Five Porches – Haiku 2023 #ThursdayDoors

The “Five Porches,” Main Entrance Bourges Cathedral, France. Image credit:© Victorianl | Dreamstime

five porches roost

a clutch of stone buttresses

maid flying legend


An unprecedented five porches (most French Gothic cathedrals have one to three portals/entrances) open the Main Entrance to Cathédrale Saint-Étienne de Bourges (Bourges Cathedral) France (built 1195 A.D. – 1324 A.D.)

The featured central wooden doors are ensconced in stone carvings depicting the apocalypse. The figure of Christ is featured in the middle column (mullion/trumeau) overseeing the proceedings of the Last Judgment (image below).

Central Doors of Five Porches, Main Entrance, Bourges Cathedral, France. Image credit: © Victorianl | Dreamstime

And, conspicuous by its absence, Bourges Cathedral is one of only a few cathedrals with no transept (the interior midpoint of a cathedral’s layout, important for supporting the enormous weight of the roof vaults.)

Without a transept, Bourges Cathedral‘s builders entrusted the building’s stability to its clutch of exterior flying buttresses (see wider angle photo below.)

Flying Buttress facade view: Bourges Cathedral, France. Image credit: © Gunold | Dreamstime

Trivia: In the winter of 1429, a teenager dressed in her armor visited Bourges Cathedral to pray before departing for battle. The event is commemorated inside the cathedral in one of its chapels. Much of the world will come to know that teenager as Joan of Arc (“the maid of Orleans.”)

Bourges Cathedral, France aerial view below:

Bourges Cathedral, France. Image credit: © Iakov Filimonov | Dreamstime

For more #ThursdayDoors visit host Dan Antion at No Facilities

Visit Thursday Doors’ annual writing challenge #TDWC her

Published by Suzette Benjamin

Positive thinker, inspirational, writer, faith

52 thoughts on “Five Porches – Haiku 2023 #ThursdayDoors

      1. Indeed, there is lots of history architecturally, too. They took calculated risks in cathedral construction without all the modern-day technologies we enjoy. Pretty amazing!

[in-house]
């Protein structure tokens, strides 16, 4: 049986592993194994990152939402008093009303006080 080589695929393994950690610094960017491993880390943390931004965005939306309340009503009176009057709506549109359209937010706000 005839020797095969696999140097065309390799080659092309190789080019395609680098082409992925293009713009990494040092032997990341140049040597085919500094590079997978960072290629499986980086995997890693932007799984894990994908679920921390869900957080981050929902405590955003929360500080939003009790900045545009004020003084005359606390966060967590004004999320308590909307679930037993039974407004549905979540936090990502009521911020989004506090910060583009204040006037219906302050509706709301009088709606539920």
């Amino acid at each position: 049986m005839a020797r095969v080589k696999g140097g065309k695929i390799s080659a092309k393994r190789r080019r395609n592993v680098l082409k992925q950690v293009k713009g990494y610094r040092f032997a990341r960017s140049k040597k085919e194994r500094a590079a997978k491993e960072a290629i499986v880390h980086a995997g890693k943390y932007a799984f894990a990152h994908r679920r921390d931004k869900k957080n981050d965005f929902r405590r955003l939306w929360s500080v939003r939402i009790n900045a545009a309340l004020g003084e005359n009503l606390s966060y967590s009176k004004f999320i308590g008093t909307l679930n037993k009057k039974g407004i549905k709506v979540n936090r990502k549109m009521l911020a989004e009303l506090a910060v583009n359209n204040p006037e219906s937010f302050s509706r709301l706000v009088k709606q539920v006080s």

1. Marvelous photography
    Squeezing these stunning five portals
    Into one image

    Interesting chapter in the history of the church and her cathedrals

    In Jerusalem there is a pool with five covered porches, which is called Bethzathan in the Jewish language, so I wonder if the inspiration came from the pool of Bethesda?

    The story of the maid flying legend is
    Finely honed in

    Liked by 1 person

    1. Excellent point about Bethzathan! I don’t know if that inspired this grand entrance. However, there was a large population of settlers from Israel in Bourges during the time period living alongside the French. So the influence, I think, makes sense.

      Yes, the photo is quite an accomplishment in capturing scale and all five doors.

      Happy Thursday! Much peace to you!


      1. Yes, fascinating indeed, since the pool with its five porches is a place of healing.
        The settlers could very well have influenced the name with Bethesda in mind. John 5:2 refers to this pool.

        “Now there is in Jerusalem by the Sheep Gate a pool, which is called in Hebrew, Bethesda, having five porches.”

        Thank you.
        Have a lovely Thursday too.

        Liked by 1 person

  2. What an amazing building. I love the bits of historic trivia you added and incorporated into your poem. I watched an old version of “House of Wax” last night (with Vincent Price), Afterwards, I searched and read a little about Joan of Arc, one of his “creations.” Funny that she should show up here. I hope you’re having a good week, Suzette.

    Liked by 1 person

    1. Hello Dan,

      Serendipity at work in the Joan of Arc connection to “House of Wax” and the cathedral…amazing how these “connections” seep into daily life unawares!! So cool. Thanks for sharing!

      There is much history to this cathedral. Glad you found something of interest in the selected vignettes.

      Thank you! Happy long weekend!

      Thank you, Dan, for hosting ThursdayDoors. Much appreciated, truly!

      Liked by 1 person

    1. Great point Maggie yes, I think…I don’t know for certain , but it does look like they were trying to challenge themselves to build the greatest and best they could collectively imagine.
      Joan of Arc is “the maid of Orleans.” I was playing on the word “made” as well in the haiku.

      Liked by 1 person

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